|"Entryway" by Carl Tacon, One St. Thomas
Condominiums (Source: toronto.ca).
Two thousand twelve promises to augur well for Toronto's living spaces. New developments are rising everywhere you look. A deserted parking lot and the corner plaza where 7-Eleven used to be are among the many slices of city land quickly being converted into suavely-named high-rise towers, complete with glass balconies and expensive pieces of art.
The artworks have become landmarks in their own right, such as Douglas Coupland's colossal red canoe at CityPlace. Some realtors, like Lorena Romano, believe that the inclusion of art may increase real estate value, make buildings more attractive to purchasers and create a sense of community. By the same token, city policy requires that all new developments include art, and at the rate at which these glossy condominiums are being erected, one can't help but wonder if the inclusion of art is reduced to just another item on the condo developer's checklist. Get permit for glass balconies; hire high-profile artist to design lobby area; then, sell, sell, sell.
With the establishment of the Toronto Public Art Commission and the Advisory Committee in the early 1990's, public art was first integrated into Toronto's official city plans. The two groups act in concert with developers, artists and investors to secure a greater public art presence in and around the city's office buildings, condominiums, parks and other complexes. In August 2010, the City of Toronto released its official guidelines to the Percent for Public Art Program (PFPAP). Presently, there are approximately 140 condo buildings under construction in the city (almost three times as many as New York, according to Buyingblock.com) and all of them have art - because the city says so, in writing. In fact, the PFPAP guidelines stipulate that a minimum of one per cent of a development's gross construction costs must be allocated to art - either on-site, off-site or both.
Approaches to the inclusion of art vary with each project, and so do the resulting benefits to the metropolis. One of those benefits is forging a sense of community; Section 3.1.4. of the guidelines states: "Public art has broad appeal and can contribute to the identity and character of a place by telling a story about the site's history. It creates a landmark and celebrates the cultural diversity and creativity of our communities." When Romano was asked if a particular building embodied this type of community, she pointed to the Art Condominiums by Triangle West Development Inc., which has curated a boutique gallery in the condo's lobby depicting artifacts that speak to the history of the site and surrounding neighbourhood. "The developer also has a blog dedicated to sharing noteworthy artworks and news about local art galleries with the community. I believe this approach really attempts to get an awareness of what the community is all about," says Romano, "and, in turn, helps shape the building's role in the larger community."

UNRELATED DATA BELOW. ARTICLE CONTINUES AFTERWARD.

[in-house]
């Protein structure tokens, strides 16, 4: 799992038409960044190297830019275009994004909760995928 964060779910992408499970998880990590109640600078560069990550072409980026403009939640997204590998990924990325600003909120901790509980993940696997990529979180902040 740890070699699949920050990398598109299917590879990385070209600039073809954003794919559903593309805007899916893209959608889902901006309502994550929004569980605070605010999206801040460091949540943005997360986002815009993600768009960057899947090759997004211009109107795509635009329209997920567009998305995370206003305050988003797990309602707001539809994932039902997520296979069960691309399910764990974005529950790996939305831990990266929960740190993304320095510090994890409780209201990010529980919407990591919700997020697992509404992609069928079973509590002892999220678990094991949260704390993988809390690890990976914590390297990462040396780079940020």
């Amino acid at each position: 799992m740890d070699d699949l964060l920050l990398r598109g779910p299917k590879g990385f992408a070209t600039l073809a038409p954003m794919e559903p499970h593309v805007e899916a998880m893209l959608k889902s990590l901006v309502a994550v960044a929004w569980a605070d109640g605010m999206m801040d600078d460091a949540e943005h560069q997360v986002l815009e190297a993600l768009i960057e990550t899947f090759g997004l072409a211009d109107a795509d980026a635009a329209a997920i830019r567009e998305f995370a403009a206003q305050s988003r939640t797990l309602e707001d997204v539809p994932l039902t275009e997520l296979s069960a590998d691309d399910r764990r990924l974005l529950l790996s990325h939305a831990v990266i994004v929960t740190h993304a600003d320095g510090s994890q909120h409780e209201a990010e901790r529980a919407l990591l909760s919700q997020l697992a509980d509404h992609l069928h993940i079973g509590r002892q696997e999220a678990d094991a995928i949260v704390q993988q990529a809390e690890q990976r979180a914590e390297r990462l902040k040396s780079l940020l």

|"Bride" installation by Jose Parlas,
CityPlace (Source: savelblogs.com).
Toronto-based artist Erin Rothstein believes that condo art elevates the city's collective cultural awareness. "Toronto is primed for gallery-hopping escapades, but it is also ideal for art enthusiasts who seek to enjoy contemporary culture within the confines of their own homes. Therefore, when a condo acknowledges the contemporary art scene, it allows its inhabitants to enter a realm of culture that would otherwise have remained behind gallery doors." But a gallery space and a condo lobby are two, very different things. Erin believes the The Annex Lofts gets it almost right with its curated collection of edgy art, giving off the vibe that one is indeed living in a chic contemporary gallery somewhere on Queen West.
Condo spaces can give off certain vibes via their art. These vibes become particularly interesting when they are deliberately manufactured by a development company looking to sell hundreds of units, encapsulating the essence of whatever branding schema they've chosen to run with. It's not so much a marketing gimmick as it is a sound strategy proffered by the city in their PFPAP guidelines: "Public art presents an opportunity to increase the profile of a development. Public art can become the image used for marketing and attracting interest to a development. Public art can also be the visual marker or branding for a building or space (...) enhanced aesthetics of the development leading to an improved public image for the developer."
|"Double Vision" by Shayne Dark,
X Condos (Source: savelblogs.com).
What started off a few decades ago as an attempt by the city to beautify public spaces has now become a tool with which big-budget condo developments forge their cover-of-Vogue image. With the sheer multitude of buildings being erected around the city, it seems developers have discovered a golden formula to building condos - one that harnesses the branding power of art.
These art-filled condominiums are very attractive to home buyers looking to stake their 600 sq. ft. claim to cosmopolitan downtown living. Homebuyers are also investing in condominiums that - not taking into account a possible drop in the current inflation of Canadian housing prices - will hold a higher resale value precisely because of the allure created by the developer's original vision. Owning a small fraction of the art in a building or walking by it everyday is part of the allure. Whether or not the current oversupply of artful living is a manufactured one, it may very well be the case that it is exactly what Torontonians demand.
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